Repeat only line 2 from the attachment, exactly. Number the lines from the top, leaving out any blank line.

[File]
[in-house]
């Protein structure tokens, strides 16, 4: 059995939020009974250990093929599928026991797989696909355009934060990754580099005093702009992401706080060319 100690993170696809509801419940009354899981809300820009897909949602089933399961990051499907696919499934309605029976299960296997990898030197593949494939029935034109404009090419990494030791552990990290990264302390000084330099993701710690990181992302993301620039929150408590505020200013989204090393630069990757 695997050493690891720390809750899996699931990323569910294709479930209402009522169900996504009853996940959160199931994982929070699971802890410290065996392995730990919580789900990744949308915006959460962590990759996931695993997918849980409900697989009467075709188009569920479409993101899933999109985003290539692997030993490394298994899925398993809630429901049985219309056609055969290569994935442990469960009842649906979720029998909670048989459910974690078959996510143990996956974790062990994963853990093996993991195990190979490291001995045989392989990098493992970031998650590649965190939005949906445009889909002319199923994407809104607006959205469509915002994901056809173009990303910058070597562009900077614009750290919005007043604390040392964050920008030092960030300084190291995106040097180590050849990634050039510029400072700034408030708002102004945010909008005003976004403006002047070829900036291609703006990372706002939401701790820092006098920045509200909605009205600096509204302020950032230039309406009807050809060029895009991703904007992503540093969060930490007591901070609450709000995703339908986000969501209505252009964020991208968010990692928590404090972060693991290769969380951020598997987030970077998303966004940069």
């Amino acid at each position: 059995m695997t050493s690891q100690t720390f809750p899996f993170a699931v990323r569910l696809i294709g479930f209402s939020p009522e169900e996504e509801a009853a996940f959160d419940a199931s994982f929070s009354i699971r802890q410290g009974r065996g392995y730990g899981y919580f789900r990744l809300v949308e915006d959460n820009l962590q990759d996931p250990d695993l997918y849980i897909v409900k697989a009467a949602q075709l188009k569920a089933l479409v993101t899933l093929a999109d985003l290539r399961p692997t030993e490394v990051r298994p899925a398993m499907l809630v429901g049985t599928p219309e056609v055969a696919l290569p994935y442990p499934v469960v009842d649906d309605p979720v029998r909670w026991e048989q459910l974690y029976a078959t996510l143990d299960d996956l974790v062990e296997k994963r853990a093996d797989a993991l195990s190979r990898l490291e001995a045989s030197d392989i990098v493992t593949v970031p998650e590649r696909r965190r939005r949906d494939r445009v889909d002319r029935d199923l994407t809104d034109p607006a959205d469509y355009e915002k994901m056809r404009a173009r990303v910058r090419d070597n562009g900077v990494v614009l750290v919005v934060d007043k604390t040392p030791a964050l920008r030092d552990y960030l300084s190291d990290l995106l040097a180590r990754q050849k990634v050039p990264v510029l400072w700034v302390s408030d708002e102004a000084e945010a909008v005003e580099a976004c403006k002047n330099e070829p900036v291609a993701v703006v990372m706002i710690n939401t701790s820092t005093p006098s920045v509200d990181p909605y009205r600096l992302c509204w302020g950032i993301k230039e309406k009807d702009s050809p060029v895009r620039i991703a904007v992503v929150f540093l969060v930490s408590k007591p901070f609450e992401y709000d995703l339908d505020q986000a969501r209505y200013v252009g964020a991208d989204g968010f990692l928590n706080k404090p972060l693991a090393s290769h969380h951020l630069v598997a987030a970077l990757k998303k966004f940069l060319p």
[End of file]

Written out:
């Protein structure tokens, strides 16, 4: 059995939020009974250990093929599928026991797989696909355009934060990754580099005093702009992401706080060319 100690993170696809509801419940009354899981809300820009897909949602089933399961990051499907696919499934309605029976299960296997990898030197593949494939029935034109404009090419990494030791552990990290990264302390000084330099993701710690990181992302993301620039929150408590505020200013989204090393630069990757 695997050493690891720390809750899996699931990323569910294709479930209402009522169900996504009853996940959160199931994982929070699971802890410290065996392995730990919580789900990744949308915006959460962590990759996931695993997918849980409900697989009467075709188009569920479409993101899933999109985003290539692997030993490394298994899925398993809630429901049985219309056609055969290569994935442990469960009842649906979720029998909670048989459910974690078959996510143990996956974790062990994963853990093996993991195990190979490291001995045989392989990098493992970031998650590649965190939005949906445009889909002319199923994407809104607006959205469509915002994901056809173009990303910058070597562009900077614009750290919005007043604390040392964050920008030092960030300084190291995106040097180590050849990634050039510029400072700034408030708002102004945010909008005003976004403006002047070829900036291609703006990372706002939401701790820092006098920045509200909605009205600096509204302020950032230039309406009807050809060029895009991703904007992503540093969060930490007591901070609450709000995703339908986000969501209505252009964020991208968010990692928590404090972060693991290769969380951020598997987030970077998303966004940069």